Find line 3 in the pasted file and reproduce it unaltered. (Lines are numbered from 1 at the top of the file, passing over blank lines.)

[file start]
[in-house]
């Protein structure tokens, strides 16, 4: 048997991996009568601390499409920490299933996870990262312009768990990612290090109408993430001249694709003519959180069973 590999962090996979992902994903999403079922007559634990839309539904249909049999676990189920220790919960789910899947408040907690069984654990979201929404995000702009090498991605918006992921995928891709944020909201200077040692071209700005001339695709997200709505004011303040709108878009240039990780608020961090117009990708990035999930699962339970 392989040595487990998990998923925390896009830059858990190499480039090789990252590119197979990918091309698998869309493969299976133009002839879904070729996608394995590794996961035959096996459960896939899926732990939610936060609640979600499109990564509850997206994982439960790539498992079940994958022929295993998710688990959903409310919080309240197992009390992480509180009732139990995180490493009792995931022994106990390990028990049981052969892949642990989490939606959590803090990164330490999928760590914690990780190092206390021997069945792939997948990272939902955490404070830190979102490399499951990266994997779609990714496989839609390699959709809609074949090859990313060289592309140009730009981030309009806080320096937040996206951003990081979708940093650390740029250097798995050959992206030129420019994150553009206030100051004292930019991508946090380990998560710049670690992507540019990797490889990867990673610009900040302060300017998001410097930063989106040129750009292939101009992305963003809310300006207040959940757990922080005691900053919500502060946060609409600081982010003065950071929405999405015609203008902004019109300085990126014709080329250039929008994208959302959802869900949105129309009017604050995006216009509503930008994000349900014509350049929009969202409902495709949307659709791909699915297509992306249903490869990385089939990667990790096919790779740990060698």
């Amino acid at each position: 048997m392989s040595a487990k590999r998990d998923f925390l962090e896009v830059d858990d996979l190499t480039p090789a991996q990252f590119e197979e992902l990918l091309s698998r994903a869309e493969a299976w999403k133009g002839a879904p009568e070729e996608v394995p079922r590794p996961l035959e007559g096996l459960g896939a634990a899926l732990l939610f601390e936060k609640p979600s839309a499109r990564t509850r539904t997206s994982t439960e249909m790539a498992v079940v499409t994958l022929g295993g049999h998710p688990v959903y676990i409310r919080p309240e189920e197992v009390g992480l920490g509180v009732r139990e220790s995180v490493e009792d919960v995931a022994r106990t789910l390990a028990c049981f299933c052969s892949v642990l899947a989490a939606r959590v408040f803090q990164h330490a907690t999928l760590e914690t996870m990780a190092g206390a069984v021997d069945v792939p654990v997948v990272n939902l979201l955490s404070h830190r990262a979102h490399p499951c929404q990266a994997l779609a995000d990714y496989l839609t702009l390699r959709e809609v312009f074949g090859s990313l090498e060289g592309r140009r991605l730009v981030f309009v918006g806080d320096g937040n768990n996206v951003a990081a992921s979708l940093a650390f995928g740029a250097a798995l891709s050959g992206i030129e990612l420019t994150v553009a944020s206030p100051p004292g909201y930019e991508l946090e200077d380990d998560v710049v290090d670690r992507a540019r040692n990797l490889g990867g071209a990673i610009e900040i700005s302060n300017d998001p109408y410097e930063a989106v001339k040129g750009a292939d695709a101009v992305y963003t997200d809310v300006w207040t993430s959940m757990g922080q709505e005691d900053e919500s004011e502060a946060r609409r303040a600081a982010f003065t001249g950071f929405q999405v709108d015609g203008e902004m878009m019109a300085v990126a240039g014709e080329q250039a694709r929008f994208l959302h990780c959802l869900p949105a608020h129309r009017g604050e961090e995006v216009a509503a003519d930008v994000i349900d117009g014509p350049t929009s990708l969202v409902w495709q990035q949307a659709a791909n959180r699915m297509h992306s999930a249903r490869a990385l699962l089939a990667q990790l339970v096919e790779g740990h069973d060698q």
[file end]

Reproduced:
């Amino acid at each position: 048997m392989s040595a487990k590999r998990d998923f925390l962090e896009v830059d858990d996979l190499t480039p090789a991996q990252f590119e197979e992902l990918l091309s698998r994903a869309e493969a299976w999403k133009g002839a879904p009568e070729e996608v394995p079922r590794p996961l035959e007559g096996l459960g896939a634990a899926l732990l939610f601390e936060k609640p979600s839309a499109r990564t509850r539904t997206s994982t439960e249909m790539a498992v079940v499409t994958l022929g295993g049999h998710p688990v959903y676990i409310r919080p309240e189920e197992v009390g992480l920490g509180v009732r139990e220790s995180v490493e009792d919960v995931a022994r106990t789910l390990a028990c049981f299933c052969s892949v642990l899947a989490a939606r959590v408040f803090q990164h330490a907690t999928l760590e914690t996870m990780a190092g206390a069984v021997d069945v792939p654990v997948v990272n939902l979201l955490s404070h830190r990262a979102h490399p499951c929404q990266a994997l779609a995000d990714y496989l839609t702009l390699r959709e809609v312009f074949g090859s990313l090498e060289g592309r140009r991605l730009v981030f309009v918006g806080d320096g937040n768990n996206v951003a990081a992921s979708l940093a650390f995928g740029a250097a798995l891709s050959g992206i030129e990612l420019t994150v553009a944020s206030p100051p004292g909201y930019e991508l946090e200077d380990d998560v710049v290090d670690r992507a540019r040692n990797l490889g990867g071209a990673i610009e900040i700005s302060n300017d998001p109408y410097e930063a989106v001339k040129g750009a292939d695709a101009v992305y963003t997200d809310v300006w207040t993430s959940m757990g922080q709505e005691d900053e919500s004011e502060a946060r609409r303040a600081a982010f003065t001249g950071f929405q999405v709108d015609g203008e902004m878009m019109a300085v990126a240039g014709e080329q250039a694709r929008f994208l959302h990780c959802l869900p949105a608020h129309r009017g604050e961090e995006v216009a509503a003519d930008v994000i349900d117009g014509p350049t929009s990708l969202v409902w495709q990035q949307a659709a791909n959180r699915m297509h992306s999930a249903r490869a990385l699962l089939a990667q990790l339970v096919e790779g740990h069973d060698q």